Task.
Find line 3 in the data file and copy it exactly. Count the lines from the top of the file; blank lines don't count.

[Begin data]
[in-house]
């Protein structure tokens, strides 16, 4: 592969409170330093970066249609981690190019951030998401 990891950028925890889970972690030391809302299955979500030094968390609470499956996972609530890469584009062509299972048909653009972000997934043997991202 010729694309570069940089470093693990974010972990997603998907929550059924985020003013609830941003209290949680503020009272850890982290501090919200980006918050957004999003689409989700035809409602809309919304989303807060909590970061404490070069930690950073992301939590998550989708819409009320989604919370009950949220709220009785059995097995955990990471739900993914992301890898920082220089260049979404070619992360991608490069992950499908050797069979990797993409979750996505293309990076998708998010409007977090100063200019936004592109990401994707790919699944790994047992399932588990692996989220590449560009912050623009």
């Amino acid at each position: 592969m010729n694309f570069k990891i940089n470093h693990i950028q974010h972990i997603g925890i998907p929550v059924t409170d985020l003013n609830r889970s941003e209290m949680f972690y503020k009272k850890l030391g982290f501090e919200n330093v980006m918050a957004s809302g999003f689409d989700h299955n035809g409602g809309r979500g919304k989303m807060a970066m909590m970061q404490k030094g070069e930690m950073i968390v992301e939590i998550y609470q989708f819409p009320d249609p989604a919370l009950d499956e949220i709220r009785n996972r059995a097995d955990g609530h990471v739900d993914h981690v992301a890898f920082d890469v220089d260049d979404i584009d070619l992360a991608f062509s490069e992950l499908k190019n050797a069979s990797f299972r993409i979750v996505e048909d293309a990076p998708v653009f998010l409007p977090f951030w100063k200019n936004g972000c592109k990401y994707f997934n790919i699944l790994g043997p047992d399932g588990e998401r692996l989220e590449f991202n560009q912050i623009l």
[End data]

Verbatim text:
């Amino acid at each position: 592969m010729n694309f570069k990891i940089n470093h693990i950028q974010h972990i997603g925890i998907p929550v059924t409170d985020l003013n609830r889970s941003e209290m949680f972690y503020k009272k850890l030391g982290f501090e919200n330093v980006m918050a957004s809302g999003f689409d989700h299955n035809g409602g809309r979500g919304k989303m807060a970066m909590m970061q404490k030094g070069e930690m950073i968390v992301e939590i998550y609470q989708f819409p009320d249609p989604a919370l009950d499956e949220i709220r009785n996972r059995a097995d955990g609530h990471v739900d993914h981690v992301a890898f920082d890469v220089d260049d979404i584009d070619l992360a991608f062509s490069e992950l499908k190019n050797a069979s990797f299972r993409i979750v996505e048909d293309a990076p998708v653009f998010l409007p977090f951030w100063k200019n936004g972000c592109k990401y994707f997934n790919i699944l790994g043997p047992d399932g588990e998401r692996l989220e590449f991202n560009q912050i623009l």